Betula alleghaniensis, Yellow Birch
On the island they call it the mainland. They call it America. They call it the shore. They call it many things.
They say you go across the water
and you go back to America.
Some can’t leave sight of the water. It makes them nervous. The water draws some back from as far away as New Mexico.
The summer comes and traffic builds up along the coast. People come in their cars to a place less densely populated, where they can breathe again,
and see the water.
There is a certain amount of human pysche
that isn’t as resilient as we all would like it to be.
They’ll tell you some history
or about their family
or how things here are all stacked atop another thing.
They say about why there are rock walls in the woods all over New England
because it was land that couldn’t be controlled,
so they let the trees grow back, and the walls fall over.
They call it the mainland, or America—from here you can see it—
From Mullen’s Head you can see Isle Au Haut, and duck camp.
You can see out past shoals and Islesboro to Mt Desert Island.
From a rocky top flows a stream on this island in spring
Past a boulder and a yellow birch
There it was they left a pile of bones
And a pile of stones
A standing pile shored up by rocks
With rocks stacked atop
And lower on the shore
I see red eye of a loon,
Back of a black white checkermark pattern, divedown
In this body of water
that flows between lands.
Today I woke up and looked out the window at the sky.
I had that little feeling I sometimes get,
that told me I had access to that certain place inside of me that I can draw from from time to time.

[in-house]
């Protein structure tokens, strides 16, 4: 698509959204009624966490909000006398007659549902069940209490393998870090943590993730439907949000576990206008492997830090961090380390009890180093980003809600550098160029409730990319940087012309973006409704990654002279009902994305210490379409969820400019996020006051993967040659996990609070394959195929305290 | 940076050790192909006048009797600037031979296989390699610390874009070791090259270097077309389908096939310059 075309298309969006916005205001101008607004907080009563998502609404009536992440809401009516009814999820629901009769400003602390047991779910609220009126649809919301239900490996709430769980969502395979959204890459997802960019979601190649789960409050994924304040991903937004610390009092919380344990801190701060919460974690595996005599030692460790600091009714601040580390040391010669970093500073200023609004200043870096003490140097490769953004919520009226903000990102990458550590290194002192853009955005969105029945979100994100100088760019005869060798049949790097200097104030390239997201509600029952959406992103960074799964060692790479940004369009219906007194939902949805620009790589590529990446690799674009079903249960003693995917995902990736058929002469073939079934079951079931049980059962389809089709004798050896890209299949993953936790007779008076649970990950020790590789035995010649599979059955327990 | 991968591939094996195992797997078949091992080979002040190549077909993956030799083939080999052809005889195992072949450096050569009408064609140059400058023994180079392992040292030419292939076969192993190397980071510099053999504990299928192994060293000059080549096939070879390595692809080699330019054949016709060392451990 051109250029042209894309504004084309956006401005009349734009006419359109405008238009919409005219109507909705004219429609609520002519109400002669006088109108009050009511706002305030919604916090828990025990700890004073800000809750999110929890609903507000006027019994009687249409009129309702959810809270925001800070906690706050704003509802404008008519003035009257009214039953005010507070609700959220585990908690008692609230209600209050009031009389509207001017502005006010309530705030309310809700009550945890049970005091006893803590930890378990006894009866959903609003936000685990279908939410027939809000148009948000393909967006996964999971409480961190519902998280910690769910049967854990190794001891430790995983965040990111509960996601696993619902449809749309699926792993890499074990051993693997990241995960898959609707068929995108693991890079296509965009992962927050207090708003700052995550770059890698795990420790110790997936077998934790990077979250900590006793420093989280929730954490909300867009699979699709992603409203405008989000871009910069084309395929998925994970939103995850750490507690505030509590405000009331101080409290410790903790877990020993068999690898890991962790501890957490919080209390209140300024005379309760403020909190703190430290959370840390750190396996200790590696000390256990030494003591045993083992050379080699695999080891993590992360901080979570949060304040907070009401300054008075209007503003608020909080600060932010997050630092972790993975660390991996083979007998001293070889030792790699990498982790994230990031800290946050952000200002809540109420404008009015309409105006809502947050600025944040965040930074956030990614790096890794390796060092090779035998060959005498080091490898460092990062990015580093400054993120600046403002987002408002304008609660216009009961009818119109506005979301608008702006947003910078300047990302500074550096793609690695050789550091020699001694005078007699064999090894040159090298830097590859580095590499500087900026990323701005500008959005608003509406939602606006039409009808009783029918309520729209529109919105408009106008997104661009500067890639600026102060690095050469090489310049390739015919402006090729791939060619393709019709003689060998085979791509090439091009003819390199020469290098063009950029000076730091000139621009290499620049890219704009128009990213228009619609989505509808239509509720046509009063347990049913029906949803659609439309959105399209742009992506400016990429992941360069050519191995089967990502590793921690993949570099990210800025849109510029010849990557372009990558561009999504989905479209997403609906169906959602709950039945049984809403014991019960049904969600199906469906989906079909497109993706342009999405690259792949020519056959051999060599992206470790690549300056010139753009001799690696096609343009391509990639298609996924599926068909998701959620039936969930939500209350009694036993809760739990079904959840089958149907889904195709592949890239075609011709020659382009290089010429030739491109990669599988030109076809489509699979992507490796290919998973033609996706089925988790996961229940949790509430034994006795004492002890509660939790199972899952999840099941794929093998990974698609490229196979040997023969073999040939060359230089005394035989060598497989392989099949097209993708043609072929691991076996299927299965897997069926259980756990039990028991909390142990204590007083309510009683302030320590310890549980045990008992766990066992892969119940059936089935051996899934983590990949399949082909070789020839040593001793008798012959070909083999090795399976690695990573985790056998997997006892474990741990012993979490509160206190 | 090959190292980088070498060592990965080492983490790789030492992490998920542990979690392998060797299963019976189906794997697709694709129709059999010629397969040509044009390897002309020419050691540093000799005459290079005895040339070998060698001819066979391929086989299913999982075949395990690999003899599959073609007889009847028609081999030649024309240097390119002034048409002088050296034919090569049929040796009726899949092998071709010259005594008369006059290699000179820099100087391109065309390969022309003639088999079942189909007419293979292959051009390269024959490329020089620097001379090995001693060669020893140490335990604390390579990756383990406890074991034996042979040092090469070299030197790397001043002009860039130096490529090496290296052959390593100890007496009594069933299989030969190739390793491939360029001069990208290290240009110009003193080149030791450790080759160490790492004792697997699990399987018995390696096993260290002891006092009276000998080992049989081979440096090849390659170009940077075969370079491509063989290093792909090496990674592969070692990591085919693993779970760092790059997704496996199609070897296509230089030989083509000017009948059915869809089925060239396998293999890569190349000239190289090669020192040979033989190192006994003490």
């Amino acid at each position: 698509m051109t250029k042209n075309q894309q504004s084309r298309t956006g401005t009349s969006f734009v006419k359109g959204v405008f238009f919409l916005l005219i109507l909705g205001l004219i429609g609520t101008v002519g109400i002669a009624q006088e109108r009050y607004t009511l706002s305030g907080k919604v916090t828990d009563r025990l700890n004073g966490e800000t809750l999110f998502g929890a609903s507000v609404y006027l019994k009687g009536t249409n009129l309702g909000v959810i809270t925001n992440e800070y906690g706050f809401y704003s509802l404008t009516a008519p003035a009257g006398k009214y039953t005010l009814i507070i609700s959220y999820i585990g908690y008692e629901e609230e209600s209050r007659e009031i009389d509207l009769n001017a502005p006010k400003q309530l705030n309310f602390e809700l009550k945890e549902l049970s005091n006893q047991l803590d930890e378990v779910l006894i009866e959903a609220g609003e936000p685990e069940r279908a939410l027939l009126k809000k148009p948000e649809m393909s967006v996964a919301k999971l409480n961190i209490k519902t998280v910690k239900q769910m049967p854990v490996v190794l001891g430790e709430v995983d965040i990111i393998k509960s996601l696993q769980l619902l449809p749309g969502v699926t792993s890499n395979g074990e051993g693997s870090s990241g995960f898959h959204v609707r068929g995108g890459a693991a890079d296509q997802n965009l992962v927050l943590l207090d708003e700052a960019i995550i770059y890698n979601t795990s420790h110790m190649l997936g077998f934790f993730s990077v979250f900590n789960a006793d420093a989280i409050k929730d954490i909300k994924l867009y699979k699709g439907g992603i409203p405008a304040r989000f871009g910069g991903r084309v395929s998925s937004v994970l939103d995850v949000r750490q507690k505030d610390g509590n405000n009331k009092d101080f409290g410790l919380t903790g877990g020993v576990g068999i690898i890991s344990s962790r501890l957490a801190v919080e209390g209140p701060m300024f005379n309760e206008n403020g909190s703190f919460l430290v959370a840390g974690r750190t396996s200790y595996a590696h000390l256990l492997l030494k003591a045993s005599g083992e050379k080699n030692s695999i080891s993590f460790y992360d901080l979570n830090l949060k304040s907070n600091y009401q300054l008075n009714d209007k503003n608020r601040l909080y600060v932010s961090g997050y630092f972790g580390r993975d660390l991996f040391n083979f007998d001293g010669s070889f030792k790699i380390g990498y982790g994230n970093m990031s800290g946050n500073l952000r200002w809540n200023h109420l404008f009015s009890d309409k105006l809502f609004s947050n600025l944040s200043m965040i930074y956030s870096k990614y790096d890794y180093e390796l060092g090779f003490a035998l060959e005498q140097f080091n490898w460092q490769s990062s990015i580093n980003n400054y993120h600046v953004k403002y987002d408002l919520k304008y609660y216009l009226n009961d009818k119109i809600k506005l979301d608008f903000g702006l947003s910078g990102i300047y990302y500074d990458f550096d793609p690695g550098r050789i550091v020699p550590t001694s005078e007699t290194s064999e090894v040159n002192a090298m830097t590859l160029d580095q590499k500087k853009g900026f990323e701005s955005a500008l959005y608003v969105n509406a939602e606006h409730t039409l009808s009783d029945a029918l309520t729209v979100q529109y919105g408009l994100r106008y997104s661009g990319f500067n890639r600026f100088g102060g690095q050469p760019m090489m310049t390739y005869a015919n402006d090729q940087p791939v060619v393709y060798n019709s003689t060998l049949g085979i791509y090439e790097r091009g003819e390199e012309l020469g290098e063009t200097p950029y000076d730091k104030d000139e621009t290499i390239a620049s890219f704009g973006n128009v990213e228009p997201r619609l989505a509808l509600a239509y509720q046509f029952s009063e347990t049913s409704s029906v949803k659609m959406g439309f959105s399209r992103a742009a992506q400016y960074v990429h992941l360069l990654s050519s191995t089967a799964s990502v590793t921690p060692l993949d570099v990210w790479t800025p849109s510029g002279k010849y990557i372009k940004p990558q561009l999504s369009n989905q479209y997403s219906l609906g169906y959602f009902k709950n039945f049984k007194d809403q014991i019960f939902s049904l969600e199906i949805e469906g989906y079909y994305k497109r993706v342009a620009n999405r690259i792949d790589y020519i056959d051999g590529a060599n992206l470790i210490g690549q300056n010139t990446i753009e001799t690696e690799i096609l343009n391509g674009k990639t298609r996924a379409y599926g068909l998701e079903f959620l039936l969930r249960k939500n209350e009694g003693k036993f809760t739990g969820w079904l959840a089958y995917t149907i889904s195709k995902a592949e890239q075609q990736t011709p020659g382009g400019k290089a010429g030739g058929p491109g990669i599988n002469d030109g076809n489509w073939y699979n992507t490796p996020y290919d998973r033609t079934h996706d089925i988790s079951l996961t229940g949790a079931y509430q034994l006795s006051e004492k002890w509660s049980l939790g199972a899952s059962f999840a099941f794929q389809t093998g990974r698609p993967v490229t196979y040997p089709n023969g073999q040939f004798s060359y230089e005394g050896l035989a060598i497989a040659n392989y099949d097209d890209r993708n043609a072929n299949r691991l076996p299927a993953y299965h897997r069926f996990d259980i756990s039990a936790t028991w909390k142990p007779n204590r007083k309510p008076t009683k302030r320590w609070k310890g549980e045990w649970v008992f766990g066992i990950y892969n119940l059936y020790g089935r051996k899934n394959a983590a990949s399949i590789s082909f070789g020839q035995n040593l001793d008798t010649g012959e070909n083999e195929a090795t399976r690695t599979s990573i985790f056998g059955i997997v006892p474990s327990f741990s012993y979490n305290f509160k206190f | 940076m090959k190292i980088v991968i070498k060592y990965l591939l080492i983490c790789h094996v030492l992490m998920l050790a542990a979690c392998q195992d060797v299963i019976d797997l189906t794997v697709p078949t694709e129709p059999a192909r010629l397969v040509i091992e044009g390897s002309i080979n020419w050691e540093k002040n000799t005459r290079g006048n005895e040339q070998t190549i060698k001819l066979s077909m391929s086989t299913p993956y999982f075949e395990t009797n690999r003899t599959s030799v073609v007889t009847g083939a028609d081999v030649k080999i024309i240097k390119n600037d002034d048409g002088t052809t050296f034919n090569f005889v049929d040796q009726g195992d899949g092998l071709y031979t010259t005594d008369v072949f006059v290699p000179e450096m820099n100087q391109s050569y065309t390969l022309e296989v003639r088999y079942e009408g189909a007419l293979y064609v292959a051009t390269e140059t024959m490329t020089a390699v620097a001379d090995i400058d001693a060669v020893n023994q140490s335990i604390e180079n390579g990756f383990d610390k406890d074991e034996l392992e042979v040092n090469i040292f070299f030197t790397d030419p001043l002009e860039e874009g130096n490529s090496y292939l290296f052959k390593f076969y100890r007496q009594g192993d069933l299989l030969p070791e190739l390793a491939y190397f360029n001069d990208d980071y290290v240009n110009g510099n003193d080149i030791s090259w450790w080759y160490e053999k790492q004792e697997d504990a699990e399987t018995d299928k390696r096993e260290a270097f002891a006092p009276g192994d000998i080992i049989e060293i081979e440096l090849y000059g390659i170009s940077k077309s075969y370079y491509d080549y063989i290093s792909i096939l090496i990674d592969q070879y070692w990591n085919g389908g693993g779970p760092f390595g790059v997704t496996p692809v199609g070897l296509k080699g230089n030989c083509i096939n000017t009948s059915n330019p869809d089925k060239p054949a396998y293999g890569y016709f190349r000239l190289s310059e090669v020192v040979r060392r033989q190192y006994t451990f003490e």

I guess it is a place that is filled up with little moments, thoughts, experiences.
Eventually those coalesce into something that wants to take root in the world.
The writing I make on paper, for example, comes from the movement of my hands.
And the movement is translated into sense by language. And others read this language and think something of it.
The first log I load
bursts into flame heated up
by the embers of the log before, glowing on the floor
of the wood fired boiler.
I load another, then ten more
until the stack reaches a little over
midway heaped to the top of the chamber.
And as I load I think
lighting other logs
passing the flame
up through the pile, to ones on top
layers burning layers
‘til they all burn away.
Scent of snow-cold
covers everything up.
Then twig fires in the deep woods
red light keeping warm making tea
orange light walking away
I am just staying me
even when nothing else helps
to be that way.
From the hill above
I can see an iced over bog
and dry golden grass
frozen in clear water.
The cold wind
An empty field
Geese going over
Woodpeckers in the woods
no one is here
A body moves
through the seasons.
A mind moves
through the body.
out from stovepipe.
White birch branches
burning in there.
Sitting in here
heat moves up through pipes
to keep my body warm
Heat is life
coming back from something—
a log burning
the light it stored.
The first glimpse of spring, the rain
the snow that melts